A series of storms aimed at the Northwest will start on Saturday and continue well into next week. Each of the storms will bring a period of moderate to heavy rain west of the Cascades and snow in the Cascades along with lighter rain east of the Cascades along with some wind.
The first of the storms will move in Saturday with a four- to seven-hour period of moderate to heavy rain western areas with rain and showers spilling east of the Cascades in the afternoon and night.
Along with the rain will come a period of strong coastal winds and large seas build. Seas approaching 20 feet are likely offshore by afternoon with large, crashing waves at the beaches. From the WaveWatchIII model, here are the forecast waves.
The next storm will come in Sunday night and Monday with another period of steady rain and gusty winds.
And yet another one is forecast to arrive sometime Tuesday.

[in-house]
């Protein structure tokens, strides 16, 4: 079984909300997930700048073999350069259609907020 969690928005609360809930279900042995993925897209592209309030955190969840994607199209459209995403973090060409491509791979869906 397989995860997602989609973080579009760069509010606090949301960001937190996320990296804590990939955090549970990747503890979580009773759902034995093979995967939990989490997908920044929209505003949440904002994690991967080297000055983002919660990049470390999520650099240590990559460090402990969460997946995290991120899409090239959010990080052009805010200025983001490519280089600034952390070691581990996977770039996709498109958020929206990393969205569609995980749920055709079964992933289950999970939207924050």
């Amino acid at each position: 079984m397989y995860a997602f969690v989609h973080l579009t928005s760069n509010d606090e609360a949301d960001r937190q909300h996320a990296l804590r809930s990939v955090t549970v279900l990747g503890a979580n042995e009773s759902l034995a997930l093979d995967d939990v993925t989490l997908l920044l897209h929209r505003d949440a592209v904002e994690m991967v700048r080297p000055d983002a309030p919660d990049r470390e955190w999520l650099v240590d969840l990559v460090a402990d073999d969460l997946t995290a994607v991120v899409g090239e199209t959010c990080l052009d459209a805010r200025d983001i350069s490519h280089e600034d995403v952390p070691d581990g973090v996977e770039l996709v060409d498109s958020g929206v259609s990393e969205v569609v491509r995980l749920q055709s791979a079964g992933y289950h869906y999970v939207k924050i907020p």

Between the major storms, the weather is not likely to be dry, especially from the Cascades on west. Moist, onshore winds will cause showers between these major storms at just about any time.
Snow levels will rise ahead of each storm then fall behind the cold fronts. The heaviest snow will be above pass level, but there will be periods of snow slick travel through the passes in the periods of colder air behind the cold fronts. Above 4,500 feet, several feet of snow are likely to fall over the next week.
Combine the cold with the wind and some precipitation and there is a real danger of hypothermia.
Any shower and thunderstorm can contain heavy downpours, heavy enough to cause temporary, low-lying ponding.
According to all long-range models, the warmest area in North America compared to average will be over the Northwest.
No matter where you are, the sunshine gets more intense and causes quicker burning
A series of upper level lows moving off the Pacific brings, cool, cloudy, unsettled weather through Monday.
We (Accuweather.com) saw a way that this winter could end up being a bust not a boon even during a Super El Nino.